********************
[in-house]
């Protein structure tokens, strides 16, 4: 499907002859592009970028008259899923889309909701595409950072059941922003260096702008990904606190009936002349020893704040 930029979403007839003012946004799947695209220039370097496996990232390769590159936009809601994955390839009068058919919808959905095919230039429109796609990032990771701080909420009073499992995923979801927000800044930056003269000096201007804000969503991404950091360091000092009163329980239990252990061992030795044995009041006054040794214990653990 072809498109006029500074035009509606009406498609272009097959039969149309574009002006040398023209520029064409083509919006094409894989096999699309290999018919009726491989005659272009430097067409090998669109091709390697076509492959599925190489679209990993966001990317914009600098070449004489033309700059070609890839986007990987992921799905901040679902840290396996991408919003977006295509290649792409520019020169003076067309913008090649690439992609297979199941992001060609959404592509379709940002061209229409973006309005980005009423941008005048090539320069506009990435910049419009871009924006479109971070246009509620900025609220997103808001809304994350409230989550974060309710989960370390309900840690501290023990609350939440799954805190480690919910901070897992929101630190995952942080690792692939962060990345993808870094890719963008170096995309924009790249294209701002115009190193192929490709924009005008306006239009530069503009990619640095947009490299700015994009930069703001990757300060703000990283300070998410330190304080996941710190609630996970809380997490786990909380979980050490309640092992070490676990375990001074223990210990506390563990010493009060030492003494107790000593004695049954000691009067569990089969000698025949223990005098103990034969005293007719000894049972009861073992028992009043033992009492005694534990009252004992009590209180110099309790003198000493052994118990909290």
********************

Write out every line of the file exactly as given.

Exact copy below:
[in-house]
């Protein structure tokens, strides 16, 4: 499907002859592009970028008259899923889309909701595409950072059941922003260096702008990904606190009936002349020893704040 930029979403007839003012946004799947695209220039370097496996990232390769590159936009809601994955390839009068058919919808959905095919230039429109796609990032990771701080909420009073499992995923979801927000800044930056003269000096201007804000969503991404950091360091000092009163329980239990252990061992030795044995009041006054040794214990653990 072809498109006029500074035009509606009406498609272009097959039969149309574009002006040398023209520029064409083509919006094409894989096999699309290999018919009726491989005659272009430097067409090998669109091709390697076509492959599925190489679209990993966001990317914009600098070449004489033309700059070609890839986007990987992921799905901040679902840290396996991408919003977006295509290649792409520019020169003076067309913008090649690439992609297979199941992001060609959404592509379709940002061209229409973006309005980005009423941008005048090539320069506009990435910049419009871009924006479109971070246009509620900025609220997103808001809304994350409230989550974060309710989960370390309900840690501290023990609350939440799954805190480690919910901070897992929101630190995952942080690792692939962060990345993808870094890719963008170096995309924009790249294209701002115009190193192929490709924009005008306006239009530069503009990619640095947009490299700015994009930069703001990757300060703000990283300070998410330190304080996941710190609630996970809380997490786990909380979980050490309640092992070490676990375990001074223990210990506390563990010493009060030492003494107790000593004695049954000691009067569990089969000698025949223990005098103990034969005293007719000894049972009861073992028992009043033992009492005694534990009252004992009590209180110099309790003198000493052994118990909290």